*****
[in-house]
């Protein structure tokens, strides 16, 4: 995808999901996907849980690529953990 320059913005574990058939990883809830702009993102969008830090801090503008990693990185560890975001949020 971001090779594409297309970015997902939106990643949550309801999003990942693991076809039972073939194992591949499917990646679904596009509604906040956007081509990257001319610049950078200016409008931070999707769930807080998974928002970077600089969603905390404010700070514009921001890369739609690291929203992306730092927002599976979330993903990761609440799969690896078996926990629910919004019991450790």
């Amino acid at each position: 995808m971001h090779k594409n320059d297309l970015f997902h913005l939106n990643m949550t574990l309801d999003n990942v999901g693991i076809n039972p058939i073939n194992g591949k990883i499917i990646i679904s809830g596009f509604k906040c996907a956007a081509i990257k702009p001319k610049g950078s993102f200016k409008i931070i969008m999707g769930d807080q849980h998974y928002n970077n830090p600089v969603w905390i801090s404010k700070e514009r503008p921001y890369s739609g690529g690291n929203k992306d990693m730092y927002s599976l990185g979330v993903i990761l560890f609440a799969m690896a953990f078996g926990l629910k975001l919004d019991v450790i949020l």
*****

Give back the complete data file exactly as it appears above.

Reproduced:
[in-house]
């Protein structure tokens, strides 16, 4: 995808999901996907849980690529953990 320059913005574990058939990883809830702009993102969008830090801090503008990693990185560890975001949020 971001090779594409297309970015997902939106990643949550309801999003990942693991076809039972073939194992591949499917990646679904596009509604906040956007081509990257001319610049950078200016409008931070999707769930807080998974928002970077600089969603905390404010700070514009921001890369739609690291929203992306730092927002599976979330993903990761609440799969690896078996926990629910919004019991450790």
């Amino acid at each position: 995808m971001h090779k594409n320059d297309l970015f997902h913005l939106n990643m949550t574990l309801d999003n990942v999901g693991i076809n039972p058939i073939n194992g591949k990883i499917i990646i679904s809830g596009f509604k906040c996907a956007a081509i990257k702009p001319k610049g950078s993102f200016k409008i931070i969008m999707g769930d807080q849980h998974y928002n970077n830090p600089v969603w905390i801090s404010k700070e514009r503008p921001y890369s739609g690529g690291n929203k992306d990693m730092y927002s599976l990185g979330v993903i990761l560890f609440a799969m690896a953990f078996g926990l629910k975001l919004d019991v450790i949020l």